Regular readers will be aware that I do love a good global investment trust. But I wanted to see how well they have performed relative to world markets over the very long term.
Most performance stats cover a maximum of ten years but I’ve managed to get some data going back to 1992.
You might argue that the investing world has changed immeasurably over that timeframe, so going back that far has limited value.
And the managers running many of these trusts certainly have changed over the years.
I think only one of the trusts I looked at for this exercise has had the same lead manager throughout. That’s Peter Spiller at Capital Gearing, although Lord Rothschild only retired from RIT Capital Partners last year.
Going back almost three decades means we can see how these trusts have fared over several bull and bear markets.
It also provides some indication as to how consistent they’ve been and which ones may be living on past glories.
Selecting my victims
But using such a long timeframe does rule out some popular trusts from the Global sector.
For example, Lindsell Train Investment Trust started up in 2001 — it’s been the best performer over the last decade.
Manchester & London has been going since the early 1970s but wasn’t listed between 1982 and 1997.
To ensure I still had a decent number of trusts to examine, I also looked at other sectors such as Global Equity Income and Global Smaller Companies.
This added in trusts like Scottish American, Murray International, JPMorgan Global Growth & Income, and BMO Global Smaller Companies.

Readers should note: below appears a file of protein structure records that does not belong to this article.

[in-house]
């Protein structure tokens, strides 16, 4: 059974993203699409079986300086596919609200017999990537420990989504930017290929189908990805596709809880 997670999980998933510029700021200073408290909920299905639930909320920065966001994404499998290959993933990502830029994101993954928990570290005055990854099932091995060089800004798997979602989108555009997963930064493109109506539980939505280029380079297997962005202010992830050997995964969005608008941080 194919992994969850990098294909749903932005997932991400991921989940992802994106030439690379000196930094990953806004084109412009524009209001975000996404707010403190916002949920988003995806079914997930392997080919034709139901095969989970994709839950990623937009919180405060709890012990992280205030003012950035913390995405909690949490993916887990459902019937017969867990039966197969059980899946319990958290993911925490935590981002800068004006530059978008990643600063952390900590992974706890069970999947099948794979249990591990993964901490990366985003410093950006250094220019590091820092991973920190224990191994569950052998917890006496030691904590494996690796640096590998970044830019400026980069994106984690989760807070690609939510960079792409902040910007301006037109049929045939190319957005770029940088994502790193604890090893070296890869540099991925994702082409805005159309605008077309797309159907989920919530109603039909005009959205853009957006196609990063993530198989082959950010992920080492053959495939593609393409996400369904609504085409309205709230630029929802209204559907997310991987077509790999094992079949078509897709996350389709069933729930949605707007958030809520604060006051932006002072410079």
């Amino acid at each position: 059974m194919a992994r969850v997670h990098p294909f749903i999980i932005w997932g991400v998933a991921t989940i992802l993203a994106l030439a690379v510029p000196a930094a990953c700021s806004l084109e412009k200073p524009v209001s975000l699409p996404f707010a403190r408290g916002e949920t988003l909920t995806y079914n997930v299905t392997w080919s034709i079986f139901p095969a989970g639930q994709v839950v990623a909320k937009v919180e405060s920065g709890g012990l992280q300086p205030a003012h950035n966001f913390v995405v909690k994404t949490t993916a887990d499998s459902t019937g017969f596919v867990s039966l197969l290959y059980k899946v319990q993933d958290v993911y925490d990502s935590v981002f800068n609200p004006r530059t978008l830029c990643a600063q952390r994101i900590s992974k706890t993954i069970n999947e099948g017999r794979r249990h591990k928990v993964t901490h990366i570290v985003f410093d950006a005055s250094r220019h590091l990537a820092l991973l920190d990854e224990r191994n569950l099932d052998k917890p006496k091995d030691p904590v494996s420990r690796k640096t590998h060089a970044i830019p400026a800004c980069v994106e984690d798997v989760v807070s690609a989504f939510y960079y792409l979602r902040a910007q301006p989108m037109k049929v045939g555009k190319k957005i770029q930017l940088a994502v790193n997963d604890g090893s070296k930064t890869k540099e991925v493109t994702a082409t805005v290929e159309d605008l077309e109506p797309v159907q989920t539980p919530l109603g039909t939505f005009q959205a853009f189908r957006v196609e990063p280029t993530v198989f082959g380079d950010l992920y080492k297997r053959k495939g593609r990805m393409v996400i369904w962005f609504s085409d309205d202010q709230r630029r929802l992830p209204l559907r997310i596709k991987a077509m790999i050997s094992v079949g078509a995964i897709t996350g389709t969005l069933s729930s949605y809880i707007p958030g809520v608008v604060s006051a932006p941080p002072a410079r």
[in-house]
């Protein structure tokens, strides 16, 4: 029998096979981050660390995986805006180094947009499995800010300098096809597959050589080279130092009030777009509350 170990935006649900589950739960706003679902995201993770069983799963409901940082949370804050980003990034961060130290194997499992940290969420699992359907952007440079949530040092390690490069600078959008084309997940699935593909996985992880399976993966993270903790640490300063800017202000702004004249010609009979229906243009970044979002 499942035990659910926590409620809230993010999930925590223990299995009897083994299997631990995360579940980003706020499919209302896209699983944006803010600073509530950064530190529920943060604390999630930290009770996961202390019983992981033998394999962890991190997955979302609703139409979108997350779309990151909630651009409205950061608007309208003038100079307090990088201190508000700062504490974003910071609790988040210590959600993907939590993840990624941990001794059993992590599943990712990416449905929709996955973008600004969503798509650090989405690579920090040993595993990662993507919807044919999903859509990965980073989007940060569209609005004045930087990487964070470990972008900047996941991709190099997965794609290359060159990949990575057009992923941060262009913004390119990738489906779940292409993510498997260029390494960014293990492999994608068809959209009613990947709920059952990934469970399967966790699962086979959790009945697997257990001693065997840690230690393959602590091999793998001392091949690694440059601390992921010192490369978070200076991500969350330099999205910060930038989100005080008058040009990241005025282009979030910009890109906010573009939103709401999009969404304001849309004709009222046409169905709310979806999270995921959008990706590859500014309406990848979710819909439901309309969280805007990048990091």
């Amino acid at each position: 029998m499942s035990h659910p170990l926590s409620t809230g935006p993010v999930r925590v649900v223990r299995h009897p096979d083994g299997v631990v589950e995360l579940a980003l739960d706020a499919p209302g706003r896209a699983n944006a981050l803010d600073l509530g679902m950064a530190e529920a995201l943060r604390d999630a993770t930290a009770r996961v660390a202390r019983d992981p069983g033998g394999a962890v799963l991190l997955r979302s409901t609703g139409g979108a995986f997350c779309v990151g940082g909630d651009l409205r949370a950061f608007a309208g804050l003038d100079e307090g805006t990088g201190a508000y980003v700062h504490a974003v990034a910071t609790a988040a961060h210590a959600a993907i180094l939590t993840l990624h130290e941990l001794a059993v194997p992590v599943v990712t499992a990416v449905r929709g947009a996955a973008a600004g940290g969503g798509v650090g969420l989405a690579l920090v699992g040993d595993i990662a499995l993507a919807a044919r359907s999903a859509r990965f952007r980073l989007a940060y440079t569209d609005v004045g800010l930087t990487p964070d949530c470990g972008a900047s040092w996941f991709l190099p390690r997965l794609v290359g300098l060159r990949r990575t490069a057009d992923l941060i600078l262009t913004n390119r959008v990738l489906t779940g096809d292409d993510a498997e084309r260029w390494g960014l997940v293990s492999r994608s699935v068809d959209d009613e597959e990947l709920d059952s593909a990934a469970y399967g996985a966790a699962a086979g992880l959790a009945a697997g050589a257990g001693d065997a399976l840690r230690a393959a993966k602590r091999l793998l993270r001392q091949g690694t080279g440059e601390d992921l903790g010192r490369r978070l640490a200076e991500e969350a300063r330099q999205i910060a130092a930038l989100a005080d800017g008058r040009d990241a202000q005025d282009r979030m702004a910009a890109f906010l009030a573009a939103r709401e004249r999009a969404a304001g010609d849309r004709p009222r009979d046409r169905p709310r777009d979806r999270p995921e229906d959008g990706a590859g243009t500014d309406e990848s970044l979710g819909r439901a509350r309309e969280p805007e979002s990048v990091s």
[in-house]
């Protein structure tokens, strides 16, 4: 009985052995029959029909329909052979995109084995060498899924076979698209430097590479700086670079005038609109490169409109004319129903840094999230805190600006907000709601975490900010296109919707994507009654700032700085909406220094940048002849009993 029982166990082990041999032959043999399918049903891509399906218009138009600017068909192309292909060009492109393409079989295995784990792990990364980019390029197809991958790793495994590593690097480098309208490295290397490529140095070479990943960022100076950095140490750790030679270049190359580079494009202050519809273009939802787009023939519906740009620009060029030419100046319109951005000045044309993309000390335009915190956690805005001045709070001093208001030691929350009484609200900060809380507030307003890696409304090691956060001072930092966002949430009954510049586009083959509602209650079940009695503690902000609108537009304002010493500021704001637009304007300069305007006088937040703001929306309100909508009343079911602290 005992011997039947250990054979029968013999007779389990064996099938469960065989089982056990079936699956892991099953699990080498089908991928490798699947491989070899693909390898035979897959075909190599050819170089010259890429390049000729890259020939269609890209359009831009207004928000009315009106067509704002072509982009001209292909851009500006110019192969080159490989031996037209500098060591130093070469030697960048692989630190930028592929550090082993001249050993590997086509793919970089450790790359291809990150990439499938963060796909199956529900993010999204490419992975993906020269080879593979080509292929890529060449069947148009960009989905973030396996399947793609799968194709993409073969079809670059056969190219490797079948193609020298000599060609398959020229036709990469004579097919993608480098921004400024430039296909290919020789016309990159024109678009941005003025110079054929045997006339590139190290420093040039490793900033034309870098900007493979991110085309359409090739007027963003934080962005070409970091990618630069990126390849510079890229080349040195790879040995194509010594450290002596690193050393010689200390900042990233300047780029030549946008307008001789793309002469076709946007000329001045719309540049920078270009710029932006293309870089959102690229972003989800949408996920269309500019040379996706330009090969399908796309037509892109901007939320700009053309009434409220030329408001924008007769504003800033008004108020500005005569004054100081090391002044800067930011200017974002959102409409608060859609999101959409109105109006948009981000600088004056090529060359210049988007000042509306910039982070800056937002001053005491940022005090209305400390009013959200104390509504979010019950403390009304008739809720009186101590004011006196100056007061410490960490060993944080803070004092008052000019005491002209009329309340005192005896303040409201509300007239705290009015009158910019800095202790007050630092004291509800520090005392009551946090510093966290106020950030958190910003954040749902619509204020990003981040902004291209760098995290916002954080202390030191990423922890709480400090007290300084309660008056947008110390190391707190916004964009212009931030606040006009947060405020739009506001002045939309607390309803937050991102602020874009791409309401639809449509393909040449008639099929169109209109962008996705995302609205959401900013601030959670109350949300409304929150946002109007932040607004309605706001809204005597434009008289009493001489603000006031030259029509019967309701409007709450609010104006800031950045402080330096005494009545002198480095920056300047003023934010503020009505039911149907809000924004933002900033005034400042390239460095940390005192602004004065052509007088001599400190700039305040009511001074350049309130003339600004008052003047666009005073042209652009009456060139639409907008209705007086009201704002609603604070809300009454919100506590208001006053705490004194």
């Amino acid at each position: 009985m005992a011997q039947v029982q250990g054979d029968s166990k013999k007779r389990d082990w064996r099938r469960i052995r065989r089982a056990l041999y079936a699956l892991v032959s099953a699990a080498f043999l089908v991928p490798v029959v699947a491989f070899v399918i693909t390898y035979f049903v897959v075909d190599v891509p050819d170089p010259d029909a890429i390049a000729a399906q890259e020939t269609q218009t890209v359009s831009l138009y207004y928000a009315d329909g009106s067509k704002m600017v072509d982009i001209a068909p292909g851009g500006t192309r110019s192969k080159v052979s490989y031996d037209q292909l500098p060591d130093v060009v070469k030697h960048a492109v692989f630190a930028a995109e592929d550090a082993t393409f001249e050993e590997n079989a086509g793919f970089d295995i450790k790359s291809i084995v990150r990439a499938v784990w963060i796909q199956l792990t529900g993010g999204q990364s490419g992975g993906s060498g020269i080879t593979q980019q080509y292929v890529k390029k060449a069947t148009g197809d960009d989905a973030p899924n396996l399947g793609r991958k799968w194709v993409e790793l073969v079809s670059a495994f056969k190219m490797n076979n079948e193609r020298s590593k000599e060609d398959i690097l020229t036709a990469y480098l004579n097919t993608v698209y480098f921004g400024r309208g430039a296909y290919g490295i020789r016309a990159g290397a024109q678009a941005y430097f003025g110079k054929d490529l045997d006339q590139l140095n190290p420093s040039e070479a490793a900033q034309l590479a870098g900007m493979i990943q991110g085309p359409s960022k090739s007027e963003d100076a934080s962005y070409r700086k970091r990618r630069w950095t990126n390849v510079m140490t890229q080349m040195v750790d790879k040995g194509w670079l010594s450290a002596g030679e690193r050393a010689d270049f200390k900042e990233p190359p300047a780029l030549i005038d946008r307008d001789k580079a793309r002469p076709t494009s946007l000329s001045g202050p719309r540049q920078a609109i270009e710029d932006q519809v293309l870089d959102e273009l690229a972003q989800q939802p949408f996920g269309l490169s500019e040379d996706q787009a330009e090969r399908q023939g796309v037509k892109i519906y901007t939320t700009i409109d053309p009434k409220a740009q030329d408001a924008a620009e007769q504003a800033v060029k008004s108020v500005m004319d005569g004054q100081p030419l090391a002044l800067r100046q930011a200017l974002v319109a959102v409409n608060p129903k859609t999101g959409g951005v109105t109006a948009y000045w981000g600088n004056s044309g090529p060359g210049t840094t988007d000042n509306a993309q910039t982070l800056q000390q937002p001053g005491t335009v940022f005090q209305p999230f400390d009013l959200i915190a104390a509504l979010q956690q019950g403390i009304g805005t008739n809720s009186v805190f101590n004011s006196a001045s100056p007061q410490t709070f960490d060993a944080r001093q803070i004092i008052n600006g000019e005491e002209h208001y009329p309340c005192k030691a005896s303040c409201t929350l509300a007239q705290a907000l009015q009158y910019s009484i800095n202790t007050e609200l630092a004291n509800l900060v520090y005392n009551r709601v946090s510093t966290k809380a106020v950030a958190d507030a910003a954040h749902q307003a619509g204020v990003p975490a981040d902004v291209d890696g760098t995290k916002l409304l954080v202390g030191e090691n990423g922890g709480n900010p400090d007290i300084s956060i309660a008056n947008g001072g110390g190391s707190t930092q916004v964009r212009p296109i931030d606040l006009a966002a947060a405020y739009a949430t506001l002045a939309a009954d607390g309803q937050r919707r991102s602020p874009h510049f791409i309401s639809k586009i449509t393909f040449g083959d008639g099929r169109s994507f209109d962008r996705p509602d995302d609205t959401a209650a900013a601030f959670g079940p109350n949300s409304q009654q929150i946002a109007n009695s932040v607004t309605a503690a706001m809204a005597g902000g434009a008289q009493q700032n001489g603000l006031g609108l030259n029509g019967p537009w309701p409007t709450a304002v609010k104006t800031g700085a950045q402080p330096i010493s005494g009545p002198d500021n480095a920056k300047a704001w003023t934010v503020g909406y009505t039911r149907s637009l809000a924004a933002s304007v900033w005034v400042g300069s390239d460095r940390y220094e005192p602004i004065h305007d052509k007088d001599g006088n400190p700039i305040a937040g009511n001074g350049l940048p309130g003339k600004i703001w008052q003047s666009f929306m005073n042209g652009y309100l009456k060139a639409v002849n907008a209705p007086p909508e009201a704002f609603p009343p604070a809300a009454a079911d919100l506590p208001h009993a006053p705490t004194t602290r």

A few trusts with a global outlook have moved to the Flexible sector in recent years, so I also included Personal Assets, Capital Gearing, Caledonia, Hansa, and RIT Capital Partners.
That got me to twenty trusts, which seemed like a reasonable sample size.
I left out the Global Emerging Markets sector as that seemed too narrow an investment focus, plus a few lower-profile members of the Flexible and Global Smaller Companies sectors (Aberdeen Diversified I&G, Henderson Alternative Strategies, and North Atlantic Smaller Companies).
I currently own four of the twenty trusts by the way: RIT, Caledonia, JPMorgan Global Growth & Income, and Murray International. I used to own F&C in the 1990s.
Average annual returns for 20 global trusts
|RIT Capital Partners||22.3%||10.6%||9.1%||-12.5%||12.6%|
|Mid Wynd International||12.6%||6.6%||15.2%||2.6%||11.3%|
|BMO Global Smaller Companies||14.7%||6.6%||14.8%||-22.9%||10.6%|
|JPMorgan Global G&I||17.4%||3.2%||12.0%||-6.5%||9.9%|
|Scottish Investment Trust||15.5%||2.3%||9.2%||-8.6%||7.9%|
A few notes on the above…
There was a fair amount of spreadsheet wrangling involved in producing these figures. I believe the numbers are reasonably accurate but I wouldn’t treat them as gospel.
These are all share price returns that assume dividends are reinvested when they are received.
As I looked at share price returns from January 1992, the 1990s column is two years short of a full decade.
Global markets fell around 17% in 1990 and then made up those losses in 1991, so including these two years might have reduced the total average total returns by about half a percentage point.
The figures shown for 2020 are up to 22 May and therefore aren’t annualised figures like the other columns.
The total column shows average annual returns from January 1992 to 22 May 2020.
The world index is quoted in sterling and includes both developed and emerging markets.
I’ve had to do some reverse engineering to get the world index figures for the 1990s and 2000s from a few different sources, so the 15.0% and 2.5% figures might be a little off. However, I’m happy the total average annual figure of 8.8% is pretty accurate.
How would a global tracker have performed?
Back in the early 1990s, global trackers essentially didn’t exist.
I think the iShares World ETF was introduced in September 2009 was one of the first made available to ordinary investors.
The world index makes a pretty good proxy for what you could have got from a global tracker, although you probably need to knock off a little for costs.